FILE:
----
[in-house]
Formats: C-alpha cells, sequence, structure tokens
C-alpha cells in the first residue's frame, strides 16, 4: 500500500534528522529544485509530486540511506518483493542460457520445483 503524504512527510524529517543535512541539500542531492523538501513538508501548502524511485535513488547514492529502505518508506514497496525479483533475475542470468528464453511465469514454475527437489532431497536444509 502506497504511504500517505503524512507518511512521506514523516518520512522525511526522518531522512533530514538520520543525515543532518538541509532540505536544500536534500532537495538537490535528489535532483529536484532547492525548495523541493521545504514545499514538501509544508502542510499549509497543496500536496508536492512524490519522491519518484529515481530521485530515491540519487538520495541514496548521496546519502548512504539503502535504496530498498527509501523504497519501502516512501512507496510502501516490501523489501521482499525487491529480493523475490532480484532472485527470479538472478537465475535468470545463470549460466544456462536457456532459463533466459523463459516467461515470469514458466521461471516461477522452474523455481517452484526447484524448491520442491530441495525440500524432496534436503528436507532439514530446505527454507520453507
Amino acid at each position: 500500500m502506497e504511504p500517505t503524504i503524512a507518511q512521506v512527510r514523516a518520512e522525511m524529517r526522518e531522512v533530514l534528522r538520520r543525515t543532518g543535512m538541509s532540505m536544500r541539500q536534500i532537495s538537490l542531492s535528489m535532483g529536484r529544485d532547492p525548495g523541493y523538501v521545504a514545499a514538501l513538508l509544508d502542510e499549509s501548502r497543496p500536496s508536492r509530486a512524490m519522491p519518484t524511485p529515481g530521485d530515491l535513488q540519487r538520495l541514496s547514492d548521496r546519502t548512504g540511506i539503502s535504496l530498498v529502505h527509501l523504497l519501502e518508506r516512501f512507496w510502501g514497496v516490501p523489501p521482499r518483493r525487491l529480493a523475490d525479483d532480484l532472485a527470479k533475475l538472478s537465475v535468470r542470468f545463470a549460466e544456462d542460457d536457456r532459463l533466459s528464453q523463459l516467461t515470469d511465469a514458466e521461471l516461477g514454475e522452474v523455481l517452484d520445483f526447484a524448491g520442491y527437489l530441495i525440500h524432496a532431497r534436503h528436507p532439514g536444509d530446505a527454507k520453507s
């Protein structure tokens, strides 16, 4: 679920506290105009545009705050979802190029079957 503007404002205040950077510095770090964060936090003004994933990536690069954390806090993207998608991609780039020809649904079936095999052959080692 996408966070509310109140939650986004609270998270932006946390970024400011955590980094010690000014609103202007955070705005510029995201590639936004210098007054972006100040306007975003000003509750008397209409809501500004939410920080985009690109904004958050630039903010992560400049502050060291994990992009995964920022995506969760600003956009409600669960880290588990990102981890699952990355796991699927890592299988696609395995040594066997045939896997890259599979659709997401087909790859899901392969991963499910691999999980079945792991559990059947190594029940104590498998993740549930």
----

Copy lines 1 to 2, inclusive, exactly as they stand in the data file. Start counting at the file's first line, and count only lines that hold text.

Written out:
[in-house]
Formats: C-alpha cells, sequence, structure tokens